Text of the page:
Size parameters, size-class distribution and area-number relationship of microscopic charcoal: Relevance for fire reconstruction

Willy Tinner, Feng Sheng Hu

Research output: Contribution to journalArticlepeer-review

Abstract

Charcoal analysis was conducted on sediment cores from three lakes to assess the relationship between the area and number of charcoal particles. Three charcoal-size parameters (maximum breadth, maximum length and area) were measured on sediment samples representing various vegetation types, including shrub tundra, boreal forest and temperate forest. These parameters and charcoal size-class distributions do not differ statistically between two sites where the same preparation technique (glycerine pollen slides) was used, but they differ for the same core when different techniques were applied. Results suggest that differences in charcoal size and size-class distribution are mainly caused by different preparation techniques and are not related to vegetation-type variation. At all three sites, the area and number concentrations of charcoal particles are highly correlated in standard pollen slides; 82-83% of the variability of the charcoal-area concentration can be explained by the particle-number concentration. Comparisons between predicted and measured area concentrations show that regression equations linking charcoal number and area concentrations can be used across sites as long as the same pollen-preparation technique is used. Thus it is concluded that it is unnecessary to measure charcoal areas in standard pollen slides - a time-consuming and tedious process.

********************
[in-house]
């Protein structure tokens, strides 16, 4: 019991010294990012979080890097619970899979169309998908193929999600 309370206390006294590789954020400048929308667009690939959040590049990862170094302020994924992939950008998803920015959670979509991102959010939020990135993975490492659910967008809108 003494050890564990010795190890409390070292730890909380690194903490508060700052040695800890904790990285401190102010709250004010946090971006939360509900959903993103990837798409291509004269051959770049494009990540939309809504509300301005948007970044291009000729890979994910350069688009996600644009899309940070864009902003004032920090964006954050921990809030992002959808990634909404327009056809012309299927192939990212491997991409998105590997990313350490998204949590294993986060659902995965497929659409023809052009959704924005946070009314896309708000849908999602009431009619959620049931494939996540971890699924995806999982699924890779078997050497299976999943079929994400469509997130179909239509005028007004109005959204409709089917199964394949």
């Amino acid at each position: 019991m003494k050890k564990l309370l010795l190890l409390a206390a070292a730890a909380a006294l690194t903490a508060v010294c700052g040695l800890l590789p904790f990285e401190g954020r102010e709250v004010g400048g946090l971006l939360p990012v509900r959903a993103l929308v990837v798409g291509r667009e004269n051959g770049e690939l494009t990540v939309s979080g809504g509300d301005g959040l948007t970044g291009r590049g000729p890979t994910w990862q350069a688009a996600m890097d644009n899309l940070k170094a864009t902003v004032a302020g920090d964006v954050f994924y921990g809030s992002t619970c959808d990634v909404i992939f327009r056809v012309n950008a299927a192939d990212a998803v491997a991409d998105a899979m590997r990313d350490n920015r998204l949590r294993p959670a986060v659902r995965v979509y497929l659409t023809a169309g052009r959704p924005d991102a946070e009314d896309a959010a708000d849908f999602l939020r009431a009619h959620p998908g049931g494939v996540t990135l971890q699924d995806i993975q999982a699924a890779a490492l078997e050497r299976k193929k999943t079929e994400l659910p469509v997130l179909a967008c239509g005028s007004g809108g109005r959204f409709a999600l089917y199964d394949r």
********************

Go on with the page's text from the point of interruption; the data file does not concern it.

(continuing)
Original languageEnglish (US)
Pages (from-to)499-505
Number of pages7
JournalHolocene
Volume13
Issue number4
DOIs
StatePublished - Jul 2003

Keywords

  • Charcoal analysis
  • Fire history
  • Microscopic charcoal
  • Pollen slides
  • Thin sections

ASJC Scopus subject areas

  • Global and Planetary Change
  • Archaeology
  • Ecology
  • Earth-Surface Processes
  • Palaeontology

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